In this run-off situation, the operation was downsized very gradually so that we could focus on the basics of collecting renewal premiums on business produced in August 2011 and prior periods, as well as settle all legitimate claims presented to us. Our expectations then and were and continue to be that a run-off would mostly likely extend at least over a decade, so as to allow for a sufficiently long period of time for most future premiums to arise and relative to the in force book of business and for legitimate claims to be settled and paid.

In October of 2011, we submitted an initial corrective plan to the North Carolina Department of Insurance, and in substance of that plan asked for the authority for RMIC to in fact run-off the book of business over an indefinite period time and to make a partial cash payment of 60% on all settled claims from that point forward. The remaining 40% in that plan would be held in reserve and would be paid at a future when there would be greater assurance that sufficient funds have been accumulated from all premiums to pay off the 40% unpaid balance.

After this filing that was made with the regulator, the regulator issued a Summary Order on January 19th of this year, and that order effectively place our flagship mortgage guarantee subsidiaries run-off under the supervision of the North Carolina Department of Insurance.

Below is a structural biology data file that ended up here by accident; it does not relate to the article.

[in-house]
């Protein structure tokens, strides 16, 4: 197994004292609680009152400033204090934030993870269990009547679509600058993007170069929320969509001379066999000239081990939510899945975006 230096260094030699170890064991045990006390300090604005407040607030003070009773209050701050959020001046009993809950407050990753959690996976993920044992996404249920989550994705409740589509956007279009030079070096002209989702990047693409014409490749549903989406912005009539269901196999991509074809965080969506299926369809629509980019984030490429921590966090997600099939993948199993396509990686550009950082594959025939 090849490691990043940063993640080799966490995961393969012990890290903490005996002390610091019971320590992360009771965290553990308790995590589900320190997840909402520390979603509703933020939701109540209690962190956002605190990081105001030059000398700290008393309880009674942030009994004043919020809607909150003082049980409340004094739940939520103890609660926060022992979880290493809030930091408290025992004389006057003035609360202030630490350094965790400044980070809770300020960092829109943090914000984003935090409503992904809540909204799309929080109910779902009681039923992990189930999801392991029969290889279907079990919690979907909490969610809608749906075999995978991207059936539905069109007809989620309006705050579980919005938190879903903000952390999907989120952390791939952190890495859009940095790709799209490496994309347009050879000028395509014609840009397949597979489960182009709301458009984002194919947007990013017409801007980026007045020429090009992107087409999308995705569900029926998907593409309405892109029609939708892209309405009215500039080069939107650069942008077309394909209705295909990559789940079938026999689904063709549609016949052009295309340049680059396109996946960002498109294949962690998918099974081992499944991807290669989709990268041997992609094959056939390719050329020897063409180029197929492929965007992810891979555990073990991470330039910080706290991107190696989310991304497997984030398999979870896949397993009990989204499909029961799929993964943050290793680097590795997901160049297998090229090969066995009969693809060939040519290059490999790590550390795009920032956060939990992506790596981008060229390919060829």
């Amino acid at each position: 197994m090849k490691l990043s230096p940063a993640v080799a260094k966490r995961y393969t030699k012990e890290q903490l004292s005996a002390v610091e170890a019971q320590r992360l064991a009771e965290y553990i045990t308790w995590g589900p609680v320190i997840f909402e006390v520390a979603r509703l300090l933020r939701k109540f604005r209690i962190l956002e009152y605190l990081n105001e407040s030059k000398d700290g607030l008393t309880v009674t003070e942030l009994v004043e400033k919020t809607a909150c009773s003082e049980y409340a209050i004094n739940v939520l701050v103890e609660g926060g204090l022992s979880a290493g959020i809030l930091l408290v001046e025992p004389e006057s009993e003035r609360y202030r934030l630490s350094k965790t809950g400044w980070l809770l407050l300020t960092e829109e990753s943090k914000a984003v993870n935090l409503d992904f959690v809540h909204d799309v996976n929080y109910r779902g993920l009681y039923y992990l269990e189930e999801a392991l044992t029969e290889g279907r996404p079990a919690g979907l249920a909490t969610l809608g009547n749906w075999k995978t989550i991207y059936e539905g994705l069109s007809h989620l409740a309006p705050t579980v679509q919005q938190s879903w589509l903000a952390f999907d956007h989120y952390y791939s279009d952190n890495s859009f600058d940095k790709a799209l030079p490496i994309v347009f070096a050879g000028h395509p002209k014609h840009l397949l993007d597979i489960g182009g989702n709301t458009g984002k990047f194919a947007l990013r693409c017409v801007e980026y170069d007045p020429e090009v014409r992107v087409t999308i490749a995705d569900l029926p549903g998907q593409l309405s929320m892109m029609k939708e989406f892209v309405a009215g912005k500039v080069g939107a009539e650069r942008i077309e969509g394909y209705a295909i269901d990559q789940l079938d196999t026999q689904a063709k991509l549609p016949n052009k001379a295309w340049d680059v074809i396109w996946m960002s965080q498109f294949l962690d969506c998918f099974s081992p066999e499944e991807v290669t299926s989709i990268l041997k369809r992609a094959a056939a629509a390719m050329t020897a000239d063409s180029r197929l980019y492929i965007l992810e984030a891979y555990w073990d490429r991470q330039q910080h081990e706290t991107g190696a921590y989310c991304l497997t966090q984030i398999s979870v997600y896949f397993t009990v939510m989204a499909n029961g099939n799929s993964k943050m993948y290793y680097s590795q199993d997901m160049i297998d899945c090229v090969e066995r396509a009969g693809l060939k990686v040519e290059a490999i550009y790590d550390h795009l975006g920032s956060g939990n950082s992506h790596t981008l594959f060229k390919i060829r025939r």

Now, this order responded to an accelerating depletion of the capital of our flagship carrier and that depletion was of course mainly due to the unprecedented level of claim costs that were being incurred and were likely to be incurred going forward. The order also listed a variety of business activities that required regulatory approval. It also required that all claims instead of being paid in cash to the extent of 60% as we had recommended that they'd be paid to the extent of 50% in cash and that the remaining 50% later than the original 40% be held in reserve for payment again at a later date.

The order also provided for the development as well as the implementation of a more or less final corrective plan that would be designed to bring our mortgage guarantee carrier into compliance of capital and other provisions of the North Carolina statutes.

North Carolina Department of Insurance Summary Order of January 19, 2012, also called for an informal conference which was to be held, and in fact took place, on February 22 of this year, and that conference was to be opened to RMIC's policyholders as well as other interested stakeholders. This conference was set up for the purpose of resolving any potential disputes which could arise relative to the terms and the provisions of the order as well as to narrow any issues with regard to any possible disputes or differences of opinion among those stakeholders.